What's The Difference Between A Dry Rub And A Marinade?

When it's time to prep meat, the two common methods used to get the most flavor are a dry rub or marinade. These techniques are quite different for a variety of reasons, but both options deliver flavorful chicken, steak, or the protein of your choice. These approaches go far beyond just salting and searing and can take some time, but the payoff is delicious. 

As for the differences between a dry rub and marinade, let's start with the basics. A dry rub is a blend of spices and herbs that you use to coat meat before cooking it to add both crunch and flavor. A marinade is a mixture of liquids combined with spices and herbs used to soak meat for a length of time to tenderize. Both of these options can be used on a variety of proteins like beef, chicken, pork, and fish. Marinades also work well with vegetables. Let's dive deeper into the best way to enhance your dishes with a dry rub or marinade.

What is a dry rub?

Dry rubs consist of a blend of herbs, spices, and sugars. A traditional dry rub might include salt, pepper, paprika, garlic and onion powders, dry mustard, and brown sugar. But really, you can use any combination of spices you have on hand in your kitchen. There are also dry rubs with spice blends typical of specific cuisines, and others that use unique ingredients like ground coffee. All of the ingredients are mixed together and rubbed evenly onto a dry piece of meat. The meat is then wrapped and set aside for a few hours, or you can cook it right away. Either way, the result is a crisp, caramelized layer on the outside, providing your meat with more flavor and an improved texture.

You can use dry rubs on just about any protein, including baked chicken wings, whole chickens for roasting, pork chops, and salmon filets. Dry rubs are commonly used on barbecued meats like ribs, pork shoulder, and pork butt. As the meat cooks, the fat keeps it moist while the dry rub caramelizes on the outside. Have some dry rub seasoning left over from a recipe? You can keep it in an airtight container for up to six months.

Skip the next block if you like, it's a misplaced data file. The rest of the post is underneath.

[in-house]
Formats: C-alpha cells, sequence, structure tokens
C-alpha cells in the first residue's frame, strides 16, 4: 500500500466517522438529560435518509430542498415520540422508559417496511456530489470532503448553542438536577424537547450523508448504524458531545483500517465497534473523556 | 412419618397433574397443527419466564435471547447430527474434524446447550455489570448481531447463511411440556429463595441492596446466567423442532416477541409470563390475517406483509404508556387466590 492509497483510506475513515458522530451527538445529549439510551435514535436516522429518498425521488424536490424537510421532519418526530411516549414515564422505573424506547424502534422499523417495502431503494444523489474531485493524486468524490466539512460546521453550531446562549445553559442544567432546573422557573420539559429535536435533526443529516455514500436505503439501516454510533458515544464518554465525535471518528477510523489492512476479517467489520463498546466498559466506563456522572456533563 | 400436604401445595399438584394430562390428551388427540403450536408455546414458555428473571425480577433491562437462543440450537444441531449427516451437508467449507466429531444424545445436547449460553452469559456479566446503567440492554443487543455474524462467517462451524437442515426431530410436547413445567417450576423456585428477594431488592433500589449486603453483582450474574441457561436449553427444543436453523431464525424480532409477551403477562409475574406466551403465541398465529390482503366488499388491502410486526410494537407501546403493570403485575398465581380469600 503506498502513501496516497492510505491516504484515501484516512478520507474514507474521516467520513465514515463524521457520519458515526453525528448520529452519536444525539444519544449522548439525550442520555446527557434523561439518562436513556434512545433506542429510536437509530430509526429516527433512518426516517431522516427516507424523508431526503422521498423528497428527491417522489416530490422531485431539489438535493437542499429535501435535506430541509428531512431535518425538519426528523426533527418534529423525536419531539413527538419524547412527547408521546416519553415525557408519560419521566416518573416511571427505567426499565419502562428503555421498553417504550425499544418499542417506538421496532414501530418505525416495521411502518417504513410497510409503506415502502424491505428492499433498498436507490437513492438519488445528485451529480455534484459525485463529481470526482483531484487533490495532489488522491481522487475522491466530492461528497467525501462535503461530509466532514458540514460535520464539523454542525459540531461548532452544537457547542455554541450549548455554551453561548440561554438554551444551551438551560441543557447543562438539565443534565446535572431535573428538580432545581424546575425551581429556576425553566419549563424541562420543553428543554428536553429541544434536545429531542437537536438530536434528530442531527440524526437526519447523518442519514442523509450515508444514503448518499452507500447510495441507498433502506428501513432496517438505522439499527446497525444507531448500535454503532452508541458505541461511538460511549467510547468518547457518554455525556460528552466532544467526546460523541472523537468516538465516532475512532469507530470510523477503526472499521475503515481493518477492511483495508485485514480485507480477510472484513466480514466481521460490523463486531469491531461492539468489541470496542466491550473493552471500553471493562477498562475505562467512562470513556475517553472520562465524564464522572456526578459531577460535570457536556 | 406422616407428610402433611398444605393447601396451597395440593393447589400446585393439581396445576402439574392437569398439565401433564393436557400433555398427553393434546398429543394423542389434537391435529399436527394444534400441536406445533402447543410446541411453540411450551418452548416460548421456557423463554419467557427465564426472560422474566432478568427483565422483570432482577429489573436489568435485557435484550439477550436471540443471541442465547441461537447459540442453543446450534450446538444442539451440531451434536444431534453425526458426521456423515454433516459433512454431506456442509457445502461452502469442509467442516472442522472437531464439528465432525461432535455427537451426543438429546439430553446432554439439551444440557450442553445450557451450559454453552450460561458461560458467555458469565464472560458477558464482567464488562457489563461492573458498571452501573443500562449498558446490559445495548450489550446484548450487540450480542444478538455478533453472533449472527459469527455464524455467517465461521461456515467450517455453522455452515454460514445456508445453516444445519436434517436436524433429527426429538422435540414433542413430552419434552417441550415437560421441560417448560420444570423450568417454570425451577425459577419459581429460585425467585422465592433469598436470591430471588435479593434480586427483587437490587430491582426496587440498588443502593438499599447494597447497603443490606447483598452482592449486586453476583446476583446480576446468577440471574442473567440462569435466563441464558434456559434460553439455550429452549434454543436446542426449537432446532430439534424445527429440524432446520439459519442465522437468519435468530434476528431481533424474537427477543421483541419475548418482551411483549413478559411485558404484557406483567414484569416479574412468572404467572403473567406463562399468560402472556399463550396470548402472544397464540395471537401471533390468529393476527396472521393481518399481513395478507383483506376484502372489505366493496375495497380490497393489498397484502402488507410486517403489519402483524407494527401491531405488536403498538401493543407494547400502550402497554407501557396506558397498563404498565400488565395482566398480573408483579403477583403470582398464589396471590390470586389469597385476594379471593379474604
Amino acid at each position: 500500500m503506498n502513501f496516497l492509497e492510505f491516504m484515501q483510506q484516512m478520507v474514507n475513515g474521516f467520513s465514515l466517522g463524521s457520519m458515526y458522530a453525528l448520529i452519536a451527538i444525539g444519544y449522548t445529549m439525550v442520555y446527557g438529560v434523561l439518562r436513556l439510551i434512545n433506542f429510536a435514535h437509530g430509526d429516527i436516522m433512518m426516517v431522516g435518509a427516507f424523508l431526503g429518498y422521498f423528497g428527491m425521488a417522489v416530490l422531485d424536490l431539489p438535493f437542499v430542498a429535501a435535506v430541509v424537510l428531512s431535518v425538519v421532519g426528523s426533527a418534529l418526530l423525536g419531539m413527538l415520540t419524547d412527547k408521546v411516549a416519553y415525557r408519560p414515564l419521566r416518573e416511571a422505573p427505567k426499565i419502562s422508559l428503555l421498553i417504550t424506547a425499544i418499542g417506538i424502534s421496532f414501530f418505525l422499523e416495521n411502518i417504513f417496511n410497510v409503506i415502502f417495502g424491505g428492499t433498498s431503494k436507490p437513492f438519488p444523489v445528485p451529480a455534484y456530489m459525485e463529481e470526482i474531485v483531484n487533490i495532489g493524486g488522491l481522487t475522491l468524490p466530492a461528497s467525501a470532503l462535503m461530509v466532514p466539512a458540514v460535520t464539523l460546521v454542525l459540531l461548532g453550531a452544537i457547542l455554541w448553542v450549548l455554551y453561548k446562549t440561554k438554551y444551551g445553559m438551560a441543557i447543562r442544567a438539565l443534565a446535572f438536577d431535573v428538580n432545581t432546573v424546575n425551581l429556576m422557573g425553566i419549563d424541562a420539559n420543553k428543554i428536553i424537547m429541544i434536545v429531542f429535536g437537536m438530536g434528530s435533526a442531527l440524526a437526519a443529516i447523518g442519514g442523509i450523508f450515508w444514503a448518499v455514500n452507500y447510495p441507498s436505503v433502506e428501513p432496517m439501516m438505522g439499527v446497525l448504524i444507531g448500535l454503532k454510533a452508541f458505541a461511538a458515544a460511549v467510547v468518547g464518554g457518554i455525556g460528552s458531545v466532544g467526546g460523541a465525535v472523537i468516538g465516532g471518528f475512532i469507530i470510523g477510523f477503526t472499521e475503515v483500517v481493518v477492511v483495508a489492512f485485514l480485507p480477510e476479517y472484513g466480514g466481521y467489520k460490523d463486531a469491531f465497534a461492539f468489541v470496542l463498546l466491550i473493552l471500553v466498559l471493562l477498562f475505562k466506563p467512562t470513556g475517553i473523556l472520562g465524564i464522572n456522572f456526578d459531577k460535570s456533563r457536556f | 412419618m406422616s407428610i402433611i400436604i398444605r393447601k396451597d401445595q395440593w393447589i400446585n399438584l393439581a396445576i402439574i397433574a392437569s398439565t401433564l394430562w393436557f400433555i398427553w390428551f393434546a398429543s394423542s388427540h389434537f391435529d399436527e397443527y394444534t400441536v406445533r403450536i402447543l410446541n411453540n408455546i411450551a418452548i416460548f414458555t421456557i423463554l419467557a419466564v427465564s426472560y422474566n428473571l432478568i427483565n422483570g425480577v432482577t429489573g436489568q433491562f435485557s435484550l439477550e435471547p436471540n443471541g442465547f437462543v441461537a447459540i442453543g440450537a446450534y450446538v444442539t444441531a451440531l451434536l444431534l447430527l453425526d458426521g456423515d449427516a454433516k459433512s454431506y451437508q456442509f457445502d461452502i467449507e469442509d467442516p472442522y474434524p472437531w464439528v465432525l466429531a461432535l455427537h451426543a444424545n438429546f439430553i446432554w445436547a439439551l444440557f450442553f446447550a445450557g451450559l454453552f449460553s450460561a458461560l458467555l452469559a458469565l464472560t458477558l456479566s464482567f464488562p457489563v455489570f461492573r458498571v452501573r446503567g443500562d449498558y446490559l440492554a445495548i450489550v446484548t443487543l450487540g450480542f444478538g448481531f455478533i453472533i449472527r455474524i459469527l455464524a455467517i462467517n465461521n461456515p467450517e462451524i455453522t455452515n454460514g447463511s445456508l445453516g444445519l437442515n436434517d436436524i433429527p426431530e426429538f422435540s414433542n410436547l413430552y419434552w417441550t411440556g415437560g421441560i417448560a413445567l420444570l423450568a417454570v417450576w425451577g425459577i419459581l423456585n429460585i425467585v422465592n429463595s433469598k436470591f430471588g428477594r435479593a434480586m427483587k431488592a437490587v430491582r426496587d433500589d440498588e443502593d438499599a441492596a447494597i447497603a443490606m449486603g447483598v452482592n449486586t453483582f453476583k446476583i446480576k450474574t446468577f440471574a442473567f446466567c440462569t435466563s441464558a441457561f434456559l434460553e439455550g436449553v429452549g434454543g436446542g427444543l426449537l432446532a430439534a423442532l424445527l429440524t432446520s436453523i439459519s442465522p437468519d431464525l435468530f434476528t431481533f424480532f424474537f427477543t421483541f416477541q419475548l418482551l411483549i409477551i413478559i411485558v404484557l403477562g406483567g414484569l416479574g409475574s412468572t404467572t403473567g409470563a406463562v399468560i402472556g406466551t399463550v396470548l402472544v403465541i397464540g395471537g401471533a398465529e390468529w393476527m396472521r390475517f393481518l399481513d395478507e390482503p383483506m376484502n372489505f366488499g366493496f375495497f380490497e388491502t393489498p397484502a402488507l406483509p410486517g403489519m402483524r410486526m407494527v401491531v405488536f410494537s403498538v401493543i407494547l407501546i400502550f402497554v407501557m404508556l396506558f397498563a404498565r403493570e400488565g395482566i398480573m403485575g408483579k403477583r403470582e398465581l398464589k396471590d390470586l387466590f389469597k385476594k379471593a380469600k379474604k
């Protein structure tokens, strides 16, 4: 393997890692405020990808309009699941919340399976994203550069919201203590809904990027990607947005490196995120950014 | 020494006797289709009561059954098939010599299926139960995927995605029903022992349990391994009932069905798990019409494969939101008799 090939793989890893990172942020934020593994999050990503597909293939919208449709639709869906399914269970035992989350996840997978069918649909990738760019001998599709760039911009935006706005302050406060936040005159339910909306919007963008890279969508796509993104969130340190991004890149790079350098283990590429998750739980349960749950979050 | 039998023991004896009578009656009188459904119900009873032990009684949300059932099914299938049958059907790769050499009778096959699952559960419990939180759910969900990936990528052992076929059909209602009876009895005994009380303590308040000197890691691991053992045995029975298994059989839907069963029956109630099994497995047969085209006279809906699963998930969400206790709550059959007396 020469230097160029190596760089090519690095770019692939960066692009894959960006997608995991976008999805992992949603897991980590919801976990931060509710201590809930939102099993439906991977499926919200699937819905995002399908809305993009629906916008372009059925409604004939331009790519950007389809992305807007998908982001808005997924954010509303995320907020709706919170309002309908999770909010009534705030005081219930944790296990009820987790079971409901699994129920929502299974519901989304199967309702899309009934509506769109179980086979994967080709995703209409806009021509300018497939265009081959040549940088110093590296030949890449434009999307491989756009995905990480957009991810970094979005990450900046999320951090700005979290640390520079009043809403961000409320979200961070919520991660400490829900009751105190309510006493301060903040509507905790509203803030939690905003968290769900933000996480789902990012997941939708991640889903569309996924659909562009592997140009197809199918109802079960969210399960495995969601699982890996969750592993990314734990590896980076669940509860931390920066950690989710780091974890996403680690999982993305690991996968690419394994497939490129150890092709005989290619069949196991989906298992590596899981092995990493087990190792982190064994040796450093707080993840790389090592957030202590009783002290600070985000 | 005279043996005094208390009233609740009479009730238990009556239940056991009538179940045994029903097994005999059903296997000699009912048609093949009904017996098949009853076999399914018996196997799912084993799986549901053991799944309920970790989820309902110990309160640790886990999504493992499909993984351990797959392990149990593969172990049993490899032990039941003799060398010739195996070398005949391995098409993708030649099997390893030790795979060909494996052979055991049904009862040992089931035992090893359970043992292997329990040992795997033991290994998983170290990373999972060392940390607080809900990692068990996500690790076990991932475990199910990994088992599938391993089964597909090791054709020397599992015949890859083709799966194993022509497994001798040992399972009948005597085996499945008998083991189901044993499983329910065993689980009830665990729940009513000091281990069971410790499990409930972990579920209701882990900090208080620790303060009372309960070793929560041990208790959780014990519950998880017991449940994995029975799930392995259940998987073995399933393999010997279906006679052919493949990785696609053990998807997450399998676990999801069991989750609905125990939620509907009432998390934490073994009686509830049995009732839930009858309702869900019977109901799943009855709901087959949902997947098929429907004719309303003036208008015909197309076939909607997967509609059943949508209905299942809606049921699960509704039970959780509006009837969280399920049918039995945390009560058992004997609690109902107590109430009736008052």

What is a marinade?

Marinades also consist of a blend of spices and herbs, but they rely on liquids to bring everything together. A common marinade has spices like salt, pepper, and paprika, herbs, and a combination of oil, vinegar for acidity, mustard, and even soy sauce, wine, or Worcestershire sauce depending on the recipe. When you have your marinade mixture whisked together, pierce the meat with a fork, coat it, and place it in an airtight bag or covered container in the refrigerator for at least an hour and up to several hours. Depending on the kind of meat you're working with, you must limit the duration, but we'll get more into that later.

The acidic ingredients like vinegar or juices break down the meat, making it more tender. This explains why piercing the meat and letting it soak for sufficient time is key. Proteins with less fat, like chicken breasts or top sirloin steak, are ideal candidates for a marinade because they will remain moist, especially on the grill. Marinades work great with various cuts of steak like roasts, seafood like salmon and shrimp, and pork chops. You can also marinate vegetables, especially dense varieties like asparagus and carrots. And if you have leftover marinade, pour it down the drain because it was previously in contact with raw meat.

Dry rubs are, well, dry

If you haven't figured it out already, one of the biggest differences between a dry rub and a marinade is that dry rubs are dry. That doesn't mean you won't use some sort of fat or liquid for cooking, but the seasoning process relies solely on a dry mixture of herbs and seasonings. If you're grilling, the fats from the protein will help keep the meat moist. Meanwhile, if you're cooking meat with a dry rub on the stovetop or in the oven, you should use oil or butter to obtain a crispy outer layer.

If you're wondering about the perks of using a dry rub if it doesn't penetrate the meat like a marinade, texture is still central. It helps crisp the outside, which is ideal for searing or grilling meats like chicken or pork. When you cook these proteins, the heat brings moisture to the surface before the outside starts to crisp. Since a marinade already contains a lot of moisture, it won't manage to cook off in time if you're using a quicker cooking method.

Marinades penetrate the meat

Dry rubs just can't compete with one benefit of marinades, which is their ability to get deep into the layers of meat. With time, marinades penetrate the meat, which tenderizes and flavors it. This is why the technique is great for proteins that don't have a high-fat content. Dry rubs only flavor the surface of the meat without tenderizing it, so fattier proteins are a better option here.

It's not totally foolproof, though. Different proteins require different marinating times or you could end up with mush. For example, flaky fish and other seafood should only be marinated for 15 to 30 minutes, because they will break down and lose their natural flavors. Meanwhile, most cuts of chicken are done marinating in two to three hours. For beef and pork, you can marinate for up to 12 hours, but avoid any longer or the protein will also start to break down and become overly soft.